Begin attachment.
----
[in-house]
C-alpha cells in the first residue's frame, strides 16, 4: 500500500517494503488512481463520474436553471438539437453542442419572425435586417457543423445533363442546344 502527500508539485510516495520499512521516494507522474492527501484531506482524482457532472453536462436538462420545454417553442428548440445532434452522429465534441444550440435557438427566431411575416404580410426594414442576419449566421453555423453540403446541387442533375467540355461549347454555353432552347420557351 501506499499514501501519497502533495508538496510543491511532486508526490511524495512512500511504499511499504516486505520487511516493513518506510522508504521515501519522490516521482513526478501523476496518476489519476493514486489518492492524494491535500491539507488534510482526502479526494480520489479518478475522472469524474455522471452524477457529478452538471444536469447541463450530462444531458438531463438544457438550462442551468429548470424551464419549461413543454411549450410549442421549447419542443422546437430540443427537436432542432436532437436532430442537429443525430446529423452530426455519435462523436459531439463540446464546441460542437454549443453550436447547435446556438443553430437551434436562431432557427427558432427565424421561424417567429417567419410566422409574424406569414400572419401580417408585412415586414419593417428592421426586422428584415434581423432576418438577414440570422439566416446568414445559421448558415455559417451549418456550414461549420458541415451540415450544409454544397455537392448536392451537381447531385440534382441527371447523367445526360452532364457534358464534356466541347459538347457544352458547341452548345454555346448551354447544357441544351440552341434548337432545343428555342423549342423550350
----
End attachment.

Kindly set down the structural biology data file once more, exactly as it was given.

[in-house]
C-alpha cells in the first residue's frame, strides 16, 4: 500500500517494503488512481463520474436553471438539437453542442419572425435586417457543423445533363442546344 502527500508539485510516495520499512521516494507522474492527501484531506482524482457532472453536462436538462420545454417553442428548440445532434452522429465534441444550440435557438427566431411575416404580410426594414442576419449566421453555423453540403446541387442533375467540355461549347454555353432552347420557351 501506499499514501501519497502533495508538496510543491511532486508526490511524495512512500511504499511499504516486505520487511516493513518506510522508504521515501519522490516521482513526478501523476496518476489519476493514486489518492492524494491535500491539507488534510482526502479526494480520489479518478475522472469524474455522471452524477457529478452538471444536469447541463450530462444531458438531463438544457438550462442551468429548470424551464419549461413543454411549450410549442421549447419542443422546437430540443427537436432542432436532437436532430442537429443525430446529423452530426455519435462523436459531439463540446464546441460542437454549443453550436447547435446556438443553430437551434436562431432557427427558432427565424421561424417567429417567419410566422409574424406569414400572419401580417408585412415586414419593417428592421426586422428584415434581423432576418438577414440570422439566416446568414445559421448558415455559417451549418456550414461549420458541415451540415450544409454544397455537392448536392451537381447531385440534382441527371447523367445526360452532364457534358464534356466541347459538347457544352458547341452548345454555346448551354447544357441544351440552341434548337432545343428555342423549342423550350